Cork today is a modern bustling metropolis but it is also one of Ireland’s oldest cities, with the earliest recorded settlement dating back to a monastery founded by St Fin barre in the 7th Century. There are few remaining above-ground structures providing evidence of Cork’s ancient and varied past, which makes its archaeological record all the more important.
The buried archaeology of the city embraces every era from the 7th to the 17th Century, and remains from the medieval period are particularly rich. About 800 years ago, Cork was a walled city completely contained by the two branches of the River Lee. Fortified gates into and out of medieval Cork were at North Gate Bridge and South Gate Bridge – names and locations that have persisted into the Cork we know today. There was also a marine gate and a central channel that would have allowed access to boats. Even then, port activity and trading were central to Cork’s existence. Unfortunately, Cork’s walls were largely demolished in the 18th Century as the thriving city had expanded well beyond its medieval footprint.
Many archaeological excavations have been carried out in the city centre over the past couple of decades, particularly in areas designated for urban renewal. Both Cork City and County Council are acutely aware that archaeological remains are a non-renewable resource and that it is essential that they are properly safe-guarded and managed. To this end both local authorities employ a full time archaeologist.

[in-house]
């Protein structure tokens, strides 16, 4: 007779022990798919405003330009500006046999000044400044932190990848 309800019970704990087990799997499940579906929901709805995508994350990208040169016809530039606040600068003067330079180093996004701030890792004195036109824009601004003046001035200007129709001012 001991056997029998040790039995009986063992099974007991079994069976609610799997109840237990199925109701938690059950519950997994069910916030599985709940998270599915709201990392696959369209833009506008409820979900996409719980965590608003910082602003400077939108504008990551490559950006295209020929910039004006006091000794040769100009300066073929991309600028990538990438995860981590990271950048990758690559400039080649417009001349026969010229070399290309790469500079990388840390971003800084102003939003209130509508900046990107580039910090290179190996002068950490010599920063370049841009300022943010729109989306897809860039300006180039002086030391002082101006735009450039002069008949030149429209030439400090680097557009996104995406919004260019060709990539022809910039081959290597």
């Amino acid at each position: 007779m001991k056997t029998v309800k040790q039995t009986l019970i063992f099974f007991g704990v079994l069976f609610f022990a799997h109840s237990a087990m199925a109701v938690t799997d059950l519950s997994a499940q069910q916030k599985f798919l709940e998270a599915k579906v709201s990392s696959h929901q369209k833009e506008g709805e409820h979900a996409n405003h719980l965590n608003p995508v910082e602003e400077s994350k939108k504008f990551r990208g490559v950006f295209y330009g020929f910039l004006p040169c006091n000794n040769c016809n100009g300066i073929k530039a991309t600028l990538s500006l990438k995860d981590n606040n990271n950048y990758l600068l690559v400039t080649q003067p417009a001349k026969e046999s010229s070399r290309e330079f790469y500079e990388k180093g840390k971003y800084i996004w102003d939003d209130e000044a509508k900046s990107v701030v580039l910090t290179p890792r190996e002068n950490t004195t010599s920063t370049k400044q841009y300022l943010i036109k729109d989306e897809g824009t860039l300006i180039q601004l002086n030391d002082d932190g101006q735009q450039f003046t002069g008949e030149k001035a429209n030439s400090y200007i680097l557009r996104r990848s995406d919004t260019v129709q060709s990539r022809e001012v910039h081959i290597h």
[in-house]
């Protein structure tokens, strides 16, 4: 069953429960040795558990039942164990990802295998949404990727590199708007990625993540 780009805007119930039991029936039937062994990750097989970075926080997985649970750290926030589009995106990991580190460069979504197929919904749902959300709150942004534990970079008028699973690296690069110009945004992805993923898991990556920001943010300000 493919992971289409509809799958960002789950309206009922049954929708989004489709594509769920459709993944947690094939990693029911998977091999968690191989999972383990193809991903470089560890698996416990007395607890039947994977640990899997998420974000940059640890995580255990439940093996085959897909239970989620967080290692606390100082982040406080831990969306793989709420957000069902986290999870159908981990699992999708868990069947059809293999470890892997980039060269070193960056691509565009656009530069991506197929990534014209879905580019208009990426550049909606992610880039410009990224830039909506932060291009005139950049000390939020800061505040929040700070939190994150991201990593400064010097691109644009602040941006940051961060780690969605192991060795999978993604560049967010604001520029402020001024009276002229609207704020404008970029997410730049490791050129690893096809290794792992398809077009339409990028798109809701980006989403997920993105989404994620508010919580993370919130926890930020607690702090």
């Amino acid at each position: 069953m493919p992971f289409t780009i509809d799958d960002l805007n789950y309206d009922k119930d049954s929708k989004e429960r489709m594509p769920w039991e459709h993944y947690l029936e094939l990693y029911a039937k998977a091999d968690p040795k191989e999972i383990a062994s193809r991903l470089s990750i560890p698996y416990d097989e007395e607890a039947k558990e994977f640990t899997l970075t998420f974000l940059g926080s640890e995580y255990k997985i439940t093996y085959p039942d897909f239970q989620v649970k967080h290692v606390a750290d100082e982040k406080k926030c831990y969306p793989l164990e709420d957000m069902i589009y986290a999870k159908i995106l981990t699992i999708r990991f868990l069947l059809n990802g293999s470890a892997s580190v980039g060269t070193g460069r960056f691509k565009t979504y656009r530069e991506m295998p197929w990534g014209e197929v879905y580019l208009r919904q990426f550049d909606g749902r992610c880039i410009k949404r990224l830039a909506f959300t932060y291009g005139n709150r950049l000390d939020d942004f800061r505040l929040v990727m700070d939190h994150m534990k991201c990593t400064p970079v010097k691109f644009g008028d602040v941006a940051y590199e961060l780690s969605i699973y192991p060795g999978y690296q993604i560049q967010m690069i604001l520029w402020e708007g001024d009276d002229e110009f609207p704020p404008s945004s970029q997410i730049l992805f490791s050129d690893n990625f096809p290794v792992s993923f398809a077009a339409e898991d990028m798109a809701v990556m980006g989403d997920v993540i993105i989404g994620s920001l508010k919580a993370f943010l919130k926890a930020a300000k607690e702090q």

COPE Foundation provides a comprehensive range of services for 1600 children and adults with an intellectual disability, through its system of early intervention, schooling, training, adult day services, supported employment, housing, information and advice, at over 60 locations throughout Cork City and County and employs over 800 staff.
Vision: "To enrich the community through the realisation of the full potential of all persons"
Mission: "Fulfilling the potential of persons with intellectual disability" Goals:
- To strive to provide and develop the best models of service and care for Persons with Intellectual disability.
- To lead and manage the business of COPE Foundation in the most effective and efficient manner in order to maximise the use of resources for the benefit of persons with an Intellectual Disability and their families.
- To influence policy and best practice and to advocate for persons with Intellectual Disability and their families.
Cork Institute of Technology (CIT)
A 3rd level Institute
Cork Institute of Technology is comprised of two constituent Faculties and three constituent Colleges. The constituent Faculties are Engineering and Science; and Business and Humanities. The constituent Colleges are the CIT Crawford College of Art and Design, the CIT Cork School of Music and the National Maritime College of Ireland.
St. John´s College